Successful Guam kingfisher hatching this month

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Photo by Jim Jenkins, Smithsonian Conservation Biology Institute

While the brown tree snake decimated the population of Guam endemic birds such as the Guam kingfisher, or sihek, in the wild, a captive breeding program at the Smithsonian Conservation Biology Institute continues its efforts to save the bird species, even reporting a successful hatching this month.

The Guam kingfisher hatched on April 22, Eastern Time, after 22 days in an incubator. Weighing 8.5 grams upon hatching, the chick will continue to grow every day through a feeding regimen consisting of mice, and eventually adding crickets, mealworms and small lizards into the menu.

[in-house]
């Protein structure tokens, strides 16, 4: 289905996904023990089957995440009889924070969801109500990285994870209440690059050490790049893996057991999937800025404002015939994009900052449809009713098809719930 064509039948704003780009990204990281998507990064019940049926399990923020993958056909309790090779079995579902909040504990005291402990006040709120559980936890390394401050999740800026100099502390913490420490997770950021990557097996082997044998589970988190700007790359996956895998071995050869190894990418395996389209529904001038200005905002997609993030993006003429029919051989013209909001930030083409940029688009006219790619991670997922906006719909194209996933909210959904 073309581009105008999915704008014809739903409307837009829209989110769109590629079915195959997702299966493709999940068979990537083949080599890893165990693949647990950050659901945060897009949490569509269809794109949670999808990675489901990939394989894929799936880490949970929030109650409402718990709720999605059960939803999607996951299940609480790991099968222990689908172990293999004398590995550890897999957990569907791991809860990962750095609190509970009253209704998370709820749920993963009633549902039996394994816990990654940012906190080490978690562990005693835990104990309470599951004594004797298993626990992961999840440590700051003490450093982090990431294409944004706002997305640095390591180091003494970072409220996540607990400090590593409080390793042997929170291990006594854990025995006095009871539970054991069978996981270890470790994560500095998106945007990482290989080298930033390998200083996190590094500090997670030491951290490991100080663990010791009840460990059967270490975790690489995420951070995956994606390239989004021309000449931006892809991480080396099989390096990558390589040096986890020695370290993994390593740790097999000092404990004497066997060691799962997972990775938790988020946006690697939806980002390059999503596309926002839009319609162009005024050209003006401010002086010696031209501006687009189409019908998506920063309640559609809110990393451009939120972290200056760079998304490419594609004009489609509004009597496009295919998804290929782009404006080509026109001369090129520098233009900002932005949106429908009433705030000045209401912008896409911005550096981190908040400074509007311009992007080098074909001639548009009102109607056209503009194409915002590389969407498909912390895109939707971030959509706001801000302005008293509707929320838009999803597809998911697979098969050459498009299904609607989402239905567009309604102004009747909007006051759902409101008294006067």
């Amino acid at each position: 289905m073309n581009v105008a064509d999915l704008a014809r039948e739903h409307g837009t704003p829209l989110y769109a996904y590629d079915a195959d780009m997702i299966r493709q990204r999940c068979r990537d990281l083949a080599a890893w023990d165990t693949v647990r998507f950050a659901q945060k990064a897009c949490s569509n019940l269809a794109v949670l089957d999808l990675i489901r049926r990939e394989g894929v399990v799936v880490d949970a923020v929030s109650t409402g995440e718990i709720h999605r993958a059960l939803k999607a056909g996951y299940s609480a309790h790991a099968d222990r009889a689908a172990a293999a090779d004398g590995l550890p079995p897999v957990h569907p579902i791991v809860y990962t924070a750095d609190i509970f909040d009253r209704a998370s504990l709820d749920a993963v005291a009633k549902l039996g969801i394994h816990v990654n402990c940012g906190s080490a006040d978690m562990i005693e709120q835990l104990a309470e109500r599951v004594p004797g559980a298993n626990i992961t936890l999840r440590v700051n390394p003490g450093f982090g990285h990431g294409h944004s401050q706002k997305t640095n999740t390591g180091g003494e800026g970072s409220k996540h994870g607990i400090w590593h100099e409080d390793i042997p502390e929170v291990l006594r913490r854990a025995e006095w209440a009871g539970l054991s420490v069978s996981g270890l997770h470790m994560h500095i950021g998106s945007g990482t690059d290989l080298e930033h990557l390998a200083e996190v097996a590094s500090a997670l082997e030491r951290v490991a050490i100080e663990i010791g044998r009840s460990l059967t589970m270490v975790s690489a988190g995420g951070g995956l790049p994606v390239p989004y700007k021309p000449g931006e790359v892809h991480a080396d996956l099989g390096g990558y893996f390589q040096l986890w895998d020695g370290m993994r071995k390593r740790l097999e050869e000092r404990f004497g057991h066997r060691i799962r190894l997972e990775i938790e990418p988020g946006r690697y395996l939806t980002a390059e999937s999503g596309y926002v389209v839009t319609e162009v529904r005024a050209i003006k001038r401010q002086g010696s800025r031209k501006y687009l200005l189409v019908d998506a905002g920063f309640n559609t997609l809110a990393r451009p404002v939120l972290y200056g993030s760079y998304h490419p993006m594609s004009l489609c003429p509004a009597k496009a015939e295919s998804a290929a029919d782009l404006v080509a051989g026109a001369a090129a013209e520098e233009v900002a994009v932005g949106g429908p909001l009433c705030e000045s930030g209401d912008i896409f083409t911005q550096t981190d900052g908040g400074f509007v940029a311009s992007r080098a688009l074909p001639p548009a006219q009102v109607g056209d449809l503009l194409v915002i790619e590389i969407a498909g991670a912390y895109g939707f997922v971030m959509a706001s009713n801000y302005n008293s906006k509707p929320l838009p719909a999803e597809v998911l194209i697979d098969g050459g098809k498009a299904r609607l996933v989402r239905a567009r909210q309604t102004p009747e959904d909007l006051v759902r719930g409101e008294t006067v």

According to the institute,  the Guam kingfisher were taken from the wild into human care in the 1980s to create a breeding program to save the species from extinction. Since hatching its first chick in 1985, around 20 chicks have been raised at the institute as part of the Guam Kingfisher Species Survival Plan.

Guam kingfishers are extinct in the wild. Only approximately 140 live in human care, making every chick extremely precious, according to the Smithsonian Institute.